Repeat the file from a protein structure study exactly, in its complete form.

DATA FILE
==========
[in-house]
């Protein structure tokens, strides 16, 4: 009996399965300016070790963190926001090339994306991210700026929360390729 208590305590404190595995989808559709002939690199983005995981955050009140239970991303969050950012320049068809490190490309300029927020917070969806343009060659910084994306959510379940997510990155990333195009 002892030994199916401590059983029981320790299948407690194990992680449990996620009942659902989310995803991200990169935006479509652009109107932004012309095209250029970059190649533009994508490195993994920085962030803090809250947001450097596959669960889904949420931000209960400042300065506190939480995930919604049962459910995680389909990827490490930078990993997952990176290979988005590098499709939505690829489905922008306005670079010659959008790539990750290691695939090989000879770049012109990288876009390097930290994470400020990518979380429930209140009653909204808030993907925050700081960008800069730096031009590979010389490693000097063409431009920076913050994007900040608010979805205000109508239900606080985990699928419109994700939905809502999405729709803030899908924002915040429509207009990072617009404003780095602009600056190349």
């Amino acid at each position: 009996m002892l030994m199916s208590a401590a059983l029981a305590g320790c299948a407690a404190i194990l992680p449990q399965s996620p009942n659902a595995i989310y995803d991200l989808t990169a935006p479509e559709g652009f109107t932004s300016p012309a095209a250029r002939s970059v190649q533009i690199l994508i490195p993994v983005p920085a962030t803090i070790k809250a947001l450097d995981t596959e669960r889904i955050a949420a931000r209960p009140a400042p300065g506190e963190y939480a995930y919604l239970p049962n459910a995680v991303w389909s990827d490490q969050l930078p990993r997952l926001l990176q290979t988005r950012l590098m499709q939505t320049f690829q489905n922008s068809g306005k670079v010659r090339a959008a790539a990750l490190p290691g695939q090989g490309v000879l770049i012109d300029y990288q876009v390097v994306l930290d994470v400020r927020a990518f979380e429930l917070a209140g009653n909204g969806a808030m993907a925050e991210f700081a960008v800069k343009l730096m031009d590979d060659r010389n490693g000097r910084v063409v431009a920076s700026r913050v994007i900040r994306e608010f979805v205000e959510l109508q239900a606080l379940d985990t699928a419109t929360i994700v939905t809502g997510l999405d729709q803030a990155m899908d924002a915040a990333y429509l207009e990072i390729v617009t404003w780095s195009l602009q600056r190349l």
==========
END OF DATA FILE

[in-house]
């Protein structure tokens, strides 16, 4: 009996399965300016070790963190926001090339994306991210700026929360390729 208590305590404190595995989808559709002939690199983005995981955050009140239970991303969050950012320049068809490190490309300029927020917070969806343009060659910084994306959510379940997510990155990333195009 002892030994199916401590059983029981320790299948407690194990992680449990996620009942659902989310995803991200990169935006479509652009109107932004012309095209250029970059190649533009994508490195993994920085962030803090809250947001450097596959669960889904949420931000209960400042300065506190939480995930919604049962459910995680389909990827490490930078990993997952990176290979988005590098499709939505690829489905922008306005670079010659959008790539990750290691695939090989000879770049012109990288876009390097930290994470400020990518979380429930209140009653909204808030993907925050700081960008800069730096031009590979010389490693000097063409431009920076913050994007900040608010979805205000109508239900606080985990699928419109994700939905809502999405729709803030899908924002915040429509207009990072617009404003780095602009600056190349």
């Amino acid at each position: 009996m002892l030994m199916s208590a401590a059983l029981a305590g320790c299948a407690a404190i194990l992680p449990q399965s996620p009942n659902a595995i989310y995803d991200l989808t990169a935006p479509e559709g652009f109107t932004s300016p012309a095209a250029r002939s970059v190649q533009i690199l994508i490195p993994v983005p920085a962030t803090i070790k809250a947001l450097d995981t596959e669960r889904i955050a949420a931000r209960p009140a400042p300065g506190e963190y939480a995930y919604l239970p049962n459910a995680v991303w389909s990827d490490q969050l930078p990993r997952l926001l990176q290979t988005r950012l590098m499709q939505t320049f690829q489905n922008s068809g306005k670079v010659r090339a959008a790539a990750l490190p290691g695939q090989g490309v000879l770049i012109d300029y990288q876009v390097v994306l930290d994470v400020r927020a990518f979380e429930l917070a209140g009653n909204g969806a808030m993907a925050e991210f700081a960008v800069k343009l730096m031009d590979d060659r010389n490693g000097r910084v063409v431009a920076s700026r913050v994007i900040r994306e608010f979805v205000e959510l109508q239900a606080l379940d985990t699928a419109t929360i994700v939905t809502g997510l999405d729709q803030a990155m899908d924002a915040a990333y429509l207009e990072i390729v617009t404003w780095s195009l602009q600056r190349l």